Microsoft spotlights HD DVD at tech show

Microsoft has been banging the HD DVD drum at its Windows Hardware Engineering Conference (WinHEC) 2006 in Seattle. With the likes of Sony, Samsung, Philips and Apple lined up behind Blu-ray as the next-generation of optical disc technology to replace DVDs, Microsoft – along with NEC and Intel is backing the Toshiba-driven rival format.

At the conference, Microsoft trumpeted the various PC manufacturers, independent hardware vendors (IHVs) and independent software vendors (ISVs) that are lining up under the HD DVD banner with their products. As well as software players from the likes of CyberLink and InterVideo Inc, it highlighted Vista-enabled professional authoring and encoding systems from Sonic Solutions and Roxio.

Plans are in place, it was declared, to ramp up support for HD DVD playback in PCs and on PC hardware and software in 2006 and early 2007, with Toshiba leading the way. It was also reiterated that Windows Vista will ship with all the drivers and file system components to support HD DVD playback.

Microsoft also announced a new initiative intended to help ISVs implement VC-1 (a video codec based on Windows Media Video) and iHD (Internet high-definition full-screen video) to optimise HD DVD playback systems. The program will provide iHD test vectors and sample code, with the intention of improving third-party iHD implementations for Windows Vista.

‘Eight months ago, Microsoft announced support for HD DVD with Intel, with the shared belief that the format met important criteria and would deliver unique advantages to the PC ecosystem and to consumers,’ said Amir Majidimehr, corporate VP of the Windows Digital Media Division at Microsoft. ‘Today, we’re seeing those benefits come together: affordable hardware and excellent replication yields, along with amazing levels of interactivity, more capacity and incredible quality. At WinHEC we’re committing to help our hardware and software partners achieve a great playback experience for consumers.’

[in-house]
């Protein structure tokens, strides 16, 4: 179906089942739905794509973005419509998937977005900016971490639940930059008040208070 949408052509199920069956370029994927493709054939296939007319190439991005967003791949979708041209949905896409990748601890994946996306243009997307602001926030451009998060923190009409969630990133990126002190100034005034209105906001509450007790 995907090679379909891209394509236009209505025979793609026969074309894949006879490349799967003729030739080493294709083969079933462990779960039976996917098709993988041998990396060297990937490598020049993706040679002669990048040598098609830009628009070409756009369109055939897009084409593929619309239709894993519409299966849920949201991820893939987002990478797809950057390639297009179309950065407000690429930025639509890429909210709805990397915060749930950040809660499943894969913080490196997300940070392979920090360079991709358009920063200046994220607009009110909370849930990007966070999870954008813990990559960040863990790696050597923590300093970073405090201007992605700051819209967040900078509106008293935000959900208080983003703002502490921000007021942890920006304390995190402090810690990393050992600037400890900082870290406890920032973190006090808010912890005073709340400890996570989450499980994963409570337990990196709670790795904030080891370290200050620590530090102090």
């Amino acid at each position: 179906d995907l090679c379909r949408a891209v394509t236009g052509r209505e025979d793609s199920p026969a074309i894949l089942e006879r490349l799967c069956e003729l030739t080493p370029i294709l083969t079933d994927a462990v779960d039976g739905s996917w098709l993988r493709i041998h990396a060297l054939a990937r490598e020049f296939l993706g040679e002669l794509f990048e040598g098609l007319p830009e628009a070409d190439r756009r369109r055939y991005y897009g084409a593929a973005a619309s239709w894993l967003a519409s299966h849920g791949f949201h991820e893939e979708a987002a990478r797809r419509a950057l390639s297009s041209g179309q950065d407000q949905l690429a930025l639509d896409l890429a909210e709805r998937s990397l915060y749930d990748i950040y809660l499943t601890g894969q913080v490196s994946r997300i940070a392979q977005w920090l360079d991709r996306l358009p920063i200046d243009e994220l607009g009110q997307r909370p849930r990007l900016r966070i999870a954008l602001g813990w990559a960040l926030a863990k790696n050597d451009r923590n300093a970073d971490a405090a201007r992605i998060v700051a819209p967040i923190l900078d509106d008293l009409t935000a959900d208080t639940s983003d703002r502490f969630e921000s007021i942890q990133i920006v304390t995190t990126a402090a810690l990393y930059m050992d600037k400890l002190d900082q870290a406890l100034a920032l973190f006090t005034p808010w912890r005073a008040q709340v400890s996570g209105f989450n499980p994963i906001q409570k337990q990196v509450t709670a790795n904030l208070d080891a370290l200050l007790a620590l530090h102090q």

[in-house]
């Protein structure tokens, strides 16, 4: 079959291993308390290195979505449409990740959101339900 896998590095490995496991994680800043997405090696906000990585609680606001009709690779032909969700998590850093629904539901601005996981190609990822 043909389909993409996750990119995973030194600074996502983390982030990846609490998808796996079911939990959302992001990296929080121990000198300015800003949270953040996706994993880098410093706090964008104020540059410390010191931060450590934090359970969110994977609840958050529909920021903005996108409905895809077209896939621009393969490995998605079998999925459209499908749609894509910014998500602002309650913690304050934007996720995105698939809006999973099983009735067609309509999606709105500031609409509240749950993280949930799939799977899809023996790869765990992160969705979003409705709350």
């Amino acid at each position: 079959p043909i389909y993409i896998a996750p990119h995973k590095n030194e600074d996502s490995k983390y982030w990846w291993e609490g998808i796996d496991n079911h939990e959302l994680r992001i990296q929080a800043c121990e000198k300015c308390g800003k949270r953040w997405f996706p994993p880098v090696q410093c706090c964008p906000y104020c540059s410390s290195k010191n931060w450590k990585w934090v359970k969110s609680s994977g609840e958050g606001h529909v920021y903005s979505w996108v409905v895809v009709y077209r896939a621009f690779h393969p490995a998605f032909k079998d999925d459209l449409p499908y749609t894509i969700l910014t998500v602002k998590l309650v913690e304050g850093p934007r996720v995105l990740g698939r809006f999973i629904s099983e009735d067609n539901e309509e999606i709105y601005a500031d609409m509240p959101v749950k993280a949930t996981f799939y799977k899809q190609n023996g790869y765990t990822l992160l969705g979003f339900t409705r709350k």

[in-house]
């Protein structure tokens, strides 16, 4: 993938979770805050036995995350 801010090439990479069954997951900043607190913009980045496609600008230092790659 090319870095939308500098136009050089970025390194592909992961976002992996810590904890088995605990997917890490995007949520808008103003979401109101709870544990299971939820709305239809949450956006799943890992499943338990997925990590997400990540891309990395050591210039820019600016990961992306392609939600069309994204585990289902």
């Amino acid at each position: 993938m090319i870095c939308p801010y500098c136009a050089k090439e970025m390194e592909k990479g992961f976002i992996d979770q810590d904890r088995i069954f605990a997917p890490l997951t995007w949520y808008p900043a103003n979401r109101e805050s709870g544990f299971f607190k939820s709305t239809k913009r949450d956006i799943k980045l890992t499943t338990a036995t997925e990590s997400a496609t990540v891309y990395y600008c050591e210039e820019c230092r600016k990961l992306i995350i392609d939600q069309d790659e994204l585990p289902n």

Microsoft has previously declared its confidence in its decision to back HD DVD over Blu-ray in the battle for supremacy of the high definition optical disc market, back in April, likening Blu-ray to another technology from Sony: Betamax. ‘A bit like VHS – we think that HD DVD is the format that consumers, film studios and publishers will embrace,’ boldly declared Chris Lewis, Microsoft’s regional VP for EMEA and the man responsible for the company’s Xbox 360 gaming console business in Europe.

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